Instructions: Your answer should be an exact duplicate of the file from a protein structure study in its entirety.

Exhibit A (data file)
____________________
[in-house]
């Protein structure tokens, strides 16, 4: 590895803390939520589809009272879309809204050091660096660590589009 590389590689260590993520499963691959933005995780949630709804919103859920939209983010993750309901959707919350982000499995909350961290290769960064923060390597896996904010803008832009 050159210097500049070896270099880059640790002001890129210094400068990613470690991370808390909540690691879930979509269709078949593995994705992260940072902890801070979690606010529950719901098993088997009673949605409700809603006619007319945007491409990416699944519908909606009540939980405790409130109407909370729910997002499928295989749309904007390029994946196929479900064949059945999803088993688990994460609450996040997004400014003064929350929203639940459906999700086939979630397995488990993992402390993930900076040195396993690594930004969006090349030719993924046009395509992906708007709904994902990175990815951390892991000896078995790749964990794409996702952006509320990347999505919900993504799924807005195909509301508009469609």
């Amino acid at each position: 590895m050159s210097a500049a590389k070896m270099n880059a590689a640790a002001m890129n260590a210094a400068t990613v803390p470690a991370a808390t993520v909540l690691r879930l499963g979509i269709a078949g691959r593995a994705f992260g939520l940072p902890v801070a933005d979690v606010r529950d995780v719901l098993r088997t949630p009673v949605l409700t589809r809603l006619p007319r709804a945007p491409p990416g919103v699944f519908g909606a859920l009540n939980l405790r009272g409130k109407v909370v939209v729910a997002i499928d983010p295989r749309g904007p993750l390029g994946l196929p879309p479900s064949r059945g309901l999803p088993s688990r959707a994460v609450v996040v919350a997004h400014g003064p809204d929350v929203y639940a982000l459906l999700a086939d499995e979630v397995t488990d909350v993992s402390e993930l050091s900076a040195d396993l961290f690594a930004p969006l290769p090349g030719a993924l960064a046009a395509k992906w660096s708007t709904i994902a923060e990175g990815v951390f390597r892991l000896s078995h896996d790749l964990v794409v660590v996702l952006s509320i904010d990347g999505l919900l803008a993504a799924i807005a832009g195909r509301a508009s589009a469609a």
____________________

[in-house]
């Protein structure tokens, strides 16, 4: 590895803390939520589809009272879309809204050091660096660590589009 590389590689260590993520499963691959933005995780949630709804919103859920939209983010993750309901959707919350982000499995909350961290290769960064923060390597896996904010803008832009 050159210097500049070896270099880059640790002001890129210094400068990613470690991370808390909540690691879930979509269709078949593995994705992260940072902890801070979690606010529950719901098993088997009673949605409700809603006619007319945007491409990416699944519908909606009540939980405790409130109407909370729910997002499928295989749309904007390029994946196929479900064949059945999803088993688990994460609450996040997004400014003064929350929203639940459906999700086939979630397995488990993992402390993930900076040195396993690594930004969006090349030719993924046009395509992906708007709904994902990175990815951390892991000896078995790749964990794409996702952006509320990347999505919900993504799924807005195909509301508009469609």
């Amino acid at each position: 590895m050159s210097a500049a590389k070896m270099n880059a590689a640790a002001m890129n260590a210094a400068t990613v803390p470690a991370a808390t993520v909540l690691r879930l499963g979509i269709a078949g691959r593995a994705f992260g939520l940072p902890v801070a933005d979690v606010r529950d995780v719901l098993r088997t949630p009673v949605l409700t589809r809603l006619p007319r709804a945007p491409p990416g919103v699944f519908g909606a859920l009540n939980l405790r009272g409130k109407v909370v939209v729910a997002i499928d983010p295989r749309g904007p993750l390029g994946l196929p879309p479900s064949r059945g309901l999803p088993s688990r959707a994460v609450v996040v919350a997004h400014g003064p809204d929350v929203y639940a982000l459906l999700a086939d499995e979630v397995t488990d909350v993992s402390e993930l050091s900076a040195d396993l961290f690594a930004p969006l290769p090349g030719a993924l960064a046009a395509k992906w660096s708007t709904i994902a923060e990175g990815v951390f390597r892991l000896s078995h896996d790749l964990v794409v660590v996702l952006s509320i904010d990347g999505l919900l803008a993504a799924i807005a832009g195909r509301a508009s589009a469609a």